OSAA Training Takes Proactive Action Against Discriminatory Acts


Association mandates online training course for schools and officials in a bid to disrupt and prevent incidents

OSAA’s new training course emphasizes the importance of intentional communication during school events. (NW Sports Photography)

OSAA hopes a new online training course will give high schools a clear blueprint for addressing discriminatory acts at sporting events.

Athletic directors, coaches and officials must complete the OSAA Disruption and Prevention of Discrimination training, a one-time certification that takes approximately 20 minutes. As of August 24, more than 6,000 had completed the training.

The training follows an increase in reports of discrimination at high school sporting events across the country and reflects the increased emphasis on sportsmanship by the National Federation of High School Associations. It outlines protocols and obligations for reporting such acts and encourages intentional communication between attendees, administrators, and event management.

“We felt it was necessary to increase awareness of the roles and responsibilities of people at events,” the OSAA executive director said. Peter Weber said. “There seemed to be situations where people didn’t know what to do if information was reported to them or if they saw something.”

Catlin Gabel sports director kate williams said they received positive feedback from coaches about the course, with many saying they wish it had been available sooner.

“It’s very valuable training,” Williams said. “I hope it’s something that coaches and administrators will really look at and incorporate into their day-to-day practices, and into how they approach game management and the overall culture that they’re trying to create for their department. jock.”

Hood River Valley sports director Thirty Kroll says he applauds OSAA for being proactive.

“Of course, there’s a bit of, ‘How much more training will we have for coaches?'” Kroll said. “But once the coaches get it, they get it.

“I like the fact that it’s not just our head coaches, but our volunteer assistants and coaches who oversee the practice. It will be a statewide movement to change not only the way kids talk to kids, but also the way our coaches and adults talk to kids.

OSAA staff gathered information and created the training course, which includes voiceovers from the Student Advisory Council and the NFHS Executive Director, Dr. Karissa Neihoff. The Board reviewed and approved the material at its summer workshop.

Deputy Executive Director KT Emersonwho, along with Weber, serves on OSAA’s Equity and Diversity Advisory Committee, said the training fills a void.

“There’s not much that says, ‘How do we interrupt? How do we react to an incident at a sporting event compared to what happens in a classroom? said Emerson. “We try to focus on the athletic side.

“The most pressing need is in the beginning, making sure there is a presence, and the understanding for a student or coach that they have the ability to signal when something is happening. Of course, we pay more attention to it now, to help students know that they have a voice.

The training establishes a response protocol. If a player reports an incident to a coach, it should be forwarded to the match official, who will bring the two coaches together to discuss it. The coaches are then sent back to the students to remind them of the zero tolerance policy against discriminatory acts. Officials must report incidents to event management.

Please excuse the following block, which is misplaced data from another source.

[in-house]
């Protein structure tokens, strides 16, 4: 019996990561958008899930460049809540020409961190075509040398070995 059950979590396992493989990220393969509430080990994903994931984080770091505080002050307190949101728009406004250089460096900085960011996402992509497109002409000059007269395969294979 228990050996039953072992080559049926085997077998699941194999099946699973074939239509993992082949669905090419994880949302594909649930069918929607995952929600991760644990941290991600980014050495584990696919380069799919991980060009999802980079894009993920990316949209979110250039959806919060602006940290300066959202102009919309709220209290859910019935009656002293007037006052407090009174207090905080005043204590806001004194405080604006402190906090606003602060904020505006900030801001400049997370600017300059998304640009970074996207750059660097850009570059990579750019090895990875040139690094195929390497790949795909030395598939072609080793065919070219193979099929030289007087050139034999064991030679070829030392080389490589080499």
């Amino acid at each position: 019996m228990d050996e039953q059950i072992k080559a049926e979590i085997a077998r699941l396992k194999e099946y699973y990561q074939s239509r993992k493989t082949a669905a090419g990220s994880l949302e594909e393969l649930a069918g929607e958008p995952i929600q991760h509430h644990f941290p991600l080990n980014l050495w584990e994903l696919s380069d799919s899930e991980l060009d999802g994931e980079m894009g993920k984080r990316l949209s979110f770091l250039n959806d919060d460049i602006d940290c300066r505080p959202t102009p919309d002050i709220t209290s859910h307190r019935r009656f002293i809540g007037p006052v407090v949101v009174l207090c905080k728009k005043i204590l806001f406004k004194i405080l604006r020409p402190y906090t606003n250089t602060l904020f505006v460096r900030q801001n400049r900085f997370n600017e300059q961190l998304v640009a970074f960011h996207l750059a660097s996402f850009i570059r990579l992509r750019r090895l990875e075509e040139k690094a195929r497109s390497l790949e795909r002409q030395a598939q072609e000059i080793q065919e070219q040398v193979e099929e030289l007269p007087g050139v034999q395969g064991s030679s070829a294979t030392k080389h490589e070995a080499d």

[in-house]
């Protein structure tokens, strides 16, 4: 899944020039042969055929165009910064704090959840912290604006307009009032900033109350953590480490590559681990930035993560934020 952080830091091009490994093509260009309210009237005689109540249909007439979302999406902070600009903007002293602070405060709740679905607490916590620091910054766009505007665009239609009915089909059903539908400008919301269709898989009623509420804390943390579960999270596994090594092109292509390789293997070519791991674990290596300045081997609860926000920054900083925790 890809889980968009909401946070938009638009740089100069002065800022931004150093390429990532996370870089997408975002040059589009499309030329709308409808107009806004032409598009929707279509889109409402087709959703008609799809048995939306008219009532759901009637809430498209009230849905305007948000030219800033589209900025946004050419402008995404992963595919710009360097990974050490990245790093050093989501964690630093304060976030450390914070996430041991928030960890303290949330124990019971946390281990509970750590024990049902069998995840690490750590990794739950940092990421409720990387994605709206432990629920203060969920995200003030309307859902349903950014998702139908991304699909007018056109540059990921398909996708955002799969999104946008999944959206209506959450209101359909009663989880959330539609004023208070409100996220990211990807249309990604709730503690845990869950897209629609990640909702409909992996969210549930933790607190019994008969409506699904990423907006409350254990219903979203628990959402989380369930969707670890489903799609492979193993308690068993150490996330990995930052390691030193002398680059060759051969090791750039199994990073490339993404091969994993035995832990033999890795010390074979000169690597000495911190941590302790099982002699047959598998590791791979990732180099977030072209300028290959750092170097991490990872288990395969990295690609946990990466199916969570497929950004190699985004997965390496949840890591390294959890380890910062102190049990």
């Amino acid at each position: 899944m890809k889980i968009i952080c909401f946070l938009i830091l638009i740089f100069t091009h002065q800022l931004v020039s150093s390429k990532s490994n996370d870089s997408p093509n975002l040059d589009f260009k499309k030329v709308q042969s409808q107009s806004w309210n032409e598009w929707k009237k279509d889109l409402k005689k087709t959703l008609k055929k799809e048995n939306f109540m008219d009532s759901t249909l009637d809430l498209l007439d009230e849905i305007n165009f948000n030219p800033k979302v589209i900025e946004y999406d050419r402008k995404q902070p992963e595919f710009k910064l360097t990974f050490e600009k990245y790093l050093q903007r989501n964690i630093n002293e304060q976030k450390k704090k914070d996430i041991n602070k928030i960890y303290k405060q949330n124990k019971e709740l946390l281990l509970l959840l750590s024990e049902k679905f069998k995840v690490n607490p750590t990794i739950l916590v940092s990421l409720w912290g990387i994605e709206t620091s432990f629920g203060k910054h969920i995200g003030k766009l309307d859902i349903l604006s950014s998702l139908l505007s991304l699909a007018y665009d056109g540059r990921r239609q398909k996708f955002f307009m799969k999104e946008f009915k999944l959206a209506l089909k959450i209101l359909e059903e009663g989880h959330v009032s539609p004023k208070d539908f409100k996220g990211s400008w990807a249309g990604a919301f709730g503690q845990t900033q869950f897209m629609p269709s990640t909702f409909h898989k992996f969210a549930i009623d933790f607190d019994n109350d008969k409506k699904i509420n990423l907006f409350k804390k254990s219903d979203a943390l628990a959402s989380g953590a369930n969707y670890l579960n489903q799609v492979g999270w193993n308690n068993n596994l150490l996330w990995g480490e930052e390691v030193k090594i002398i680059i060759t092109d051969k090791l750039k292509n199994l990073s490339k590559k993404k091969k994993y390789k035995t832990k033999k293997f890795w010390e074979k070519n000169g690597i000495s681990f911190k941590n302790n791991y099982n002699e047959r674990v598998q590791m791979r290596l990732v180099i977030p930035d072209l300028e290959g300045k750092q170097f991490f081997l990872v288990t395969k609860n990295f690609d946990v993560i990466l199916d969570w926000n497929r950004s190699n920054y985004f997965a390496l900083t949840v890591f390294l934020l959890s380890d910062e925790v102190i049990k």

“Having OSAA clearly state what is expected of administrators, coaches, community members, players, puts everyone on the same page,” Williams said. “We all operate from the same location.”

Weber said “intentional communication” is a key factor in prevention.

“We want people to know that if something is reported to them, or if they see or hear something, they need to take action,” Weber said. “There needs to be that communication there so it can be addressed at that time.

“In an ideal world, it is managed between the two schools. Certainly, if something rises to the level where it needs to be handled by OSAA, I think we have shown that we are prepared to deal with that and work with the schools involved.

In such situations, Williams said, direct dialogue between schools is “by far the ideal.”

“If everyone shares the same goal in terms of ‘Let’s take this opportunity to learn and grow,’ then this is the best place to start,” Williams said.

Kroll said the training is timely for Hood River Valley given the move of the 5A school from the Intermountain Conference to the Northwest Oregon Conference this year.

“We are a very diverse community in Hood River. Forty-two percent of our students speak Spanish at home,” Kroll said. “We’ve been competing with schools that aren’t as diverse as we are, and now we’re going to be competing with schools that are more diverse.”

In 2019, OSAA introduced an incident reporting system after the passage of House Bill 3409, which implemented behavioral policies for state voluntary organizations.

OSAA has developed a complaint form and continues to work out details for its sanction process. Upon receipt of a complaint, OSAA contacts the affected schools to ensure that they investigate the matter and communicate with each other. In some cases, OSAA will use a third-party investigator.

“Since we have a reporting mechanism, we’ve had more reported incidents and more intentional follow-up at the school level,” Emerson said.


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